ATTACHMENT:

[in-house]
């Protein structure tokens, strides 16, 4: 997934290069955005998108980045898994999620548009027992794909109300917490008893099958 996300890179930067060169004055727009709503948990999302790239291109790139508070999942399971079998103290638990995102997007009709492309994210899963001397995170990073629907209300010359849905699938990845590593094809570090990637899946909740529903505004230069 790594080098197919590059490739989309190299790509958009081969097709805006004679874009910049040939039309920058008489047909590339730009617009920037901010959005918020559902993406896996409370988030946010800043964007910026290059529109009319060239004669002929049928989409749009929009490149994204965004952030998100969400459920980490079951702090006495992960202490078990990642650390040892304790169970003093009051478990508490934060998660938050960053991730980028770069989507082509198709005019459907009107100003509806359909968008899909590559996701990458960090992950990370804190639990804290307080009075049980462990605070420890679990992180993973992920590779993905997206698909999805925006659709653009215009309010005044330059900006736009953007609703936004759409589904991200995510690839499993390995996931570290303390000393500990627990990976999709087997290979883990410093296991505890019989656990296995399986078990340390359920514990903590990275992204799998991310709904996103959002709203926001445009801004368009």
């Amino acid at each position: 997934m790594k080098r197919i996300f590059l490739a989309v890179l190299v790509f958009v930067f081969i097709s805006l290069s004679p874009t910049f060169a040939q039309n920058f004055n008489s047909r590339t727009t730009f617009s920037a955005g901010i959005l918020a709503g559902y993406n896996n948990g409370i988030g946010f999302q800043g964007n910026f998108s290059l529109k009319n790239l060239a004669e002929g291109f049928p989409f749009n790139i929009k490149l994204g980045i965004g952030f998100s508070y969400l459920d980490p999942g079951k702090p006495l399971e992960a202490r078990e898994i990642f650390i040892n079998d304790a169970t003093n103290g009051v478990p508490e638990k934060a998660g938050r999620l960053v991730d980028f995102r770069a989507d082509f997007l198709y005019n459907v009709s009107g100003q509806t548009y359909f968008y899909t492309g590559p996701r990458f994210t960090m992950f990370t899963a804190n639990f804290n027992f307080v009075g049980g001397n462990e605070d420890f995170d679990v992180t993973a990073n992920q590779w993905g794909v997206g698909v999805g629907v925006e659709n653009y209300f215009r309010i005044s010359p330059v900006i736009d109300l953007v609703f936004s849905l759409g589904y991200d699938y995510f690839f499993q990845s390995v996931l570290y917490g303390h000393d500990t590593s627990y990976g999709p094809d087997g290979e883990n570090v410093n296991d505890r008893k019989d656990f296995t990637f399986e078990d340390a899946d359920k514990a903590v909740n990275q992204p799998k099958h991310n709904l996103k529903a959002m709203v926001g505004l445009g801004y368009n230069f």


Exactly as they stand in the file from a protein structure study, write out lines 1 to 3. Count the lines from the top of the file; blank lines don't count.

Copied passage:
[in-house]
């Protein structure tokens, strides 16, 4: 997934290069955005998108980045898994999620548009027992794909109300917490008893099958 996300890179930067060169004055727009709503948990999302790239291109790139508070999942399971079998103290638990995102997007009709492309994210899963001397995170990073629907209300010359849905699938990845590593094809570090990637899946909740529903505004230069 790594080098197919590059490739989309190299790509958009081969097709805006004679874009910049040939039309920058008489047909590339730009617009920037901010959005918020559902993406896996409370988030946010800043964007910026290059529109009319060239004669002929049928989409749009929009490149994204965004952030998100969400459920980490079951702090006495992960202490078990990642650390040892304790169970003093009051478990508490934060998660938050960053991730980028770069989507082509198709005019459907009107100003509806359909968008899909590559996701990458960090992950990370804190639990804290307080009075049980462990605070420890679990992180993973992920590779993905997206698909999805925006659709653009215009309010005044330059900006736009953007609703936004759409589904991200995510690839499993390995996931570290303390000393500990627990990976999709087997290979883990410093296991505890019989656990296995399986078990340390359920514990903590990275992204799998991310709904996103959002709203926001445009801004368009």
């Amino acid at each position: 997934m790594k080098r197919i996300f590059l490739a989309v890179l190299v790509f958009v930067f081969i097709s805006l290069s004679p874009t910049f060169a040939q039309n920058f004055n008489s047909r590339t727009t730009f617009s920037a955005g901010i959005l918020a709503g559902y993406n896996n948990g409370i988030g946010f999302q800043g964007n910026f998108s290059l529109k009319n790239l060239a004669e002929g291109f049928p989409f749009n790139i929009k490149l994204g980045i965004g952030f998100s508070y969400l459920d980490p999942g079951k702090p006495l399971e992960a202490r078990e898994i990642f650390i040892n079998d304790a169970t003093n103290g009051v478990p508490e638990k934060a998660g938050r999620l960053v991730d980028f995102r770069a989507d082509f997007l198709y005019n459907v009709s009107g100003q509806t548009y359909f968008y899909t492309g590559p996701r990458f994210t960090m992950f990370t899963a804190n639990f804290n027992f307080v009075g049980g001397n462990e605070d420890f995170d679990v992180t993973a990073n992920q590779w993905g794909v997206g698909v999805g629907v925006e659709n653009y209300f215009r309010i005044s010359p330059v900006i736009d109300l953007v609703f936004s849905l759409g589904y991200d699938y995510f690839f499993q990845s390995v996931l570290y917490g303390h000393d500990t590593s627990y990976g999709p094809d087997g290979e883990n570090v410093n296991d505890r008893k019989d656990f296995t990637f399986e078990d340390a899946d359920k514990a903590v909740n990275q992204p799998k099958h991310n709904l996103k529903a959002m709203v926001g505004l445009g801004y368009n230069f």